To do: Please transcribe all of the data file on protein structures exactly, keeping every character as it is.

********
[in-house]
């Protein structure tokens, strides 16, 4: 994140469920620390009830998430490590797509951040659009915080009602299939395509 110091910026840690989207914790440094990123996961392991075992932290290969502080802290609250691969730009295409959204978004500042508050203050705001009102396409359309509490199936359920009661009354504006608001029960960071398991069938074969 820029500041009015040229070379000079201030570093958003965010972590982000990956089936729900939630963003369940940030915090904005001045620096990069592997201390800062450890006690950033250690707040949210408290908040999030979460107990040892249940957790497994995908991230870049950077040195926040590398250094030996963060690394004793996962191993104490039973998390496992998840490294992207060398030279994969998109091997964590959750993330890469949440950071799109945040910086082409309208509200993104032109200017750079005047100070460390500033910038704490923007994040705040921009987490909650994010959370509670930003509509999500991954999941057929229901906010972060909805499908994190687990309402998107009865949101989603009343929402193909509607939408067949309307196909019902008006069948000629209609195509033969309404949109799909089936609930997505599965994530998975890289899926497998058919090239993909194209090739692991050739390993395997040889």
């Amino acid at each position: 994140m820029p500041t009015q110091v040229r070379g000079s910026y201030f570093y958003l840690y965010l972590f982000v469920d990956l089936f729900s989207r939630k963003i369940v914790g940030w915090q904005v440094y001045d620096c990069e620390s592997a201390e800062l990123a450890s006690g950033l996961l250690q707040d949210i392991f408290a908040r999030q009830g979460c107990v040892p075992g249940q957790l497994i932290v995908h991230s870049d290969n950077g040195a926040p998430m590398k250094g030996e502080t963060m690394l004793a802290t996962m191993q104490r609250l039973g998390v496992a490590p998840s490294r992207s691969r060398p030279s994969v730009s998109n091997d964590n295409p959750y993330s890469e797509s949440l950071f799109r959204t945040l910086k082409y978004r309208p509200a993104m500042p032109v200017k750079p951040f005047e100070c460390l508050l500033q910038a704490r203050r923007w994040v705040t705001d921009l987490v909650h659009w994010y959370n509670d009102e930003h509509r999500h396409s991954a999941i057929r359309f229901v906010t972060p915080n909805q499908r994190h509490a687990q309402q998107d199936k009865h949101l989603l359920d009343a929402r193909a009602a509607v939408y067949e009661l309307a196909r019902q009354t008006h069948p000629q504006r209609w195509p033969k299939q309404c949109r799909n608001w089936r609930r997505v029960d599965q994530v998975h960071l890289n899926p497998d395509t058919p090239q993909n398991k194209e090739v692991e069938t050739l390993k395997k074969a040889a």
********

[in-house]
């Protein structure tokens, strides 16, 4: 994140469920620390009830998430490590797509951040659009915080009602299939395509 110091910026840690989207914790440094990123996961392991075992932290290969502080802290609250691969730009295409959204978004500042508050203050705001009102396409359309509490199936359920009661009354504006608001029960960071398991069938074969 820029500041009015040229070379000079201030570093958003965010972590982000990956089936729900939630963003369940940030915090904005001045620096990069592997201390800062450890006690950033250690707040949210408290908040999030979460107990040892249940957790497994995908991230870049950077040195926040590398250094030996963060690394004793996962191993104490039973998390496992998840490294992207060398030279994969998109091997964590959750993330890469949440950071799109945040910086082409309208509200993104032109200017750079005047100070460390500033910038704490923007994040705040921009987490909650994010959370509670930003509509999500991954999941057929229901906010972060909805499908994190687990309402998107009865949101989603009343929402193909509607939408067949309307196909019902008006069948000629209609195509033969309404949109799909089936609930997505599965994530998975890289899926497998058919090239993909194209090739692991050739390993395997040889």
């Amino acid at each position: 994140m820029p500041t009015q110091v040229r070379g000079s910026y201030f570093y958003l840690y965010l972590f982000v469920d990956l089936f729900s989207r939630k963003i369940v914790g940030w915090q904005v440094y001045d620096c990069e620390s592997a201390e800062l990123a450890s006690g950033l996961l250690q707040d949210i392991f408290a908040r999030q009830g979460c107990v040892p075992g249940q957790l497994i932290v995908h991230s870049d290969n950077g040195a926040p998430m590398k250094g030996e502080t963060m690394l004793a802290t996962m191993q104490r609250l039973g998390v496992a490590p998840s490294r992207s691969r060398p030279s994969v730009s998109n091997d964590n295409p959750y993330s890469e797509s949440l950071f799109r959204t945040l910086k082409y978004r309208p509200a993104m500042p032109v200017k750079p951040f005047e100070c460390l508050l500033q910038a704490r203050r923007w994040v705040t705001d921009l987490v909650h659009w994010y959370n509670d009102e930003h509509r999500h396409s991954a999941i057929r359309f229901v906010t972060p915080n909805q499908r994190h509490a687990q309402q998107d199936k009865h949101l989603l359920d009343a929402r193909a009602a509607v939408y067949e009661l309307a196909r019902q009354t008006h069948p000629q504006r209609w195509p033969k299939q309404c949109r799909n608001w089936r609930r997505v029960d599965q994530v998975h960071l890289n899926p497998d395509t058919p090239q993909n398991k194209e090739v692991e069938t050739l390993k395997k074969a040889a």